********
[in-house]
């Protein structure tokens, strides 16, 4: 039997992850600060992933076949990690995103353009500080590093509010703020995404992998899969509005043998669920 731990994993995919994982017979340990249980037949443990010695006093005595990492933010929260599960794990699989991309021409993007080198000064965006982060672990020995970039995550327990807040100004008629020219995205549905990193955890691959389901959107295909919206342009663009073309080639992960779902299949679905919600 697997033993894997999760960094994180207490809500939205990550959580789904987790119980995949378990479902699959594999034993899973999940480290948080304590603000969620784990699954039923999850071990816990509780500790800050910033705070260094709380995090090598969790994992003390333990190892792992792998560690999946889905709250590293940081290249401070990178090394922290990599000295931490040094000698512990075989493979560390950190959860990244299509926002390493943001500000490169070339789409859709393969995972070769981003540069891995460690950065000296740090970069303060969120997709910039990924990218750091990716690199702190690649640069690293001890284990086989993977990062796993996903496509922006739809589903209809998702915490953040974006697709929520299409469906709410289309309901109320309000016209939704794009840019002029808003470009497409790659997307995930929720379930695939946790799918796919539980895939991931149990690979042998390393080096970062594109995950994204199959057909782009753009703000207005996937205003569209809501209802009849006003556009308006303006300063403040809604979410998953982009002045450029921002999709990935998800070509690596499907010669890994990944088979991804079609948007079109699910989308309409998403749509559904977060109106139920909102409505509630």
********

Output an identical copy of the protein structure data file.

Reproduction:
[in-house]
């Protein structure tokens, strides 16, 4: 039997992850600060992933076949990690995103353009500080590093509010703020995404992998899969509005043998669920 731990994993995919994982017979340990249980037949443990010695006093005595990492933010929260599960794990699989991309021409993007080198000064965006982060672990020995970039995550327990807040100004008629020219995205549905990193955890691959389901959107295909919206342009663009073309080639992960779902299949679905919600 697997033993894997999760960094994180207490809500939205990550959580789904987790119980995949378990479902699959594999034993899973999940480290948080304590603000969620784990699954039923999850071990816990509780500790800050910033705070260094709380995090090598969790994992003390333990190892792992792998560690999946889905709250590293940081290249401070990178090394922290990599000295931490040094000698512990075989493979560390950190959860990244299509926002390493943001500000490169070339789409859709393969995972070769981003540069891995460690950065000296740090970069303060969120997709910039990924990218750091990716690199702190690649640069690293001890284990086989993977990062796993996903496509922006739809589903209809998702915490953040974006697709929520299409469906709410289309309901109320309000016209939704794009840019002029808003470009497409790659997307995930929720379930695939946790799918796919539980895939991931149990690979042998390393080096970062594109995950994204199959057909782009753009703000207005996937205003569209809501209802009849006003556009308006303006300063403040809604979410998953982009002045450029921002999709990935998800070509690596499907010669890994990944088979991804079609948007079109699910989308309409998403749509559904977060109106139920909102409505509630």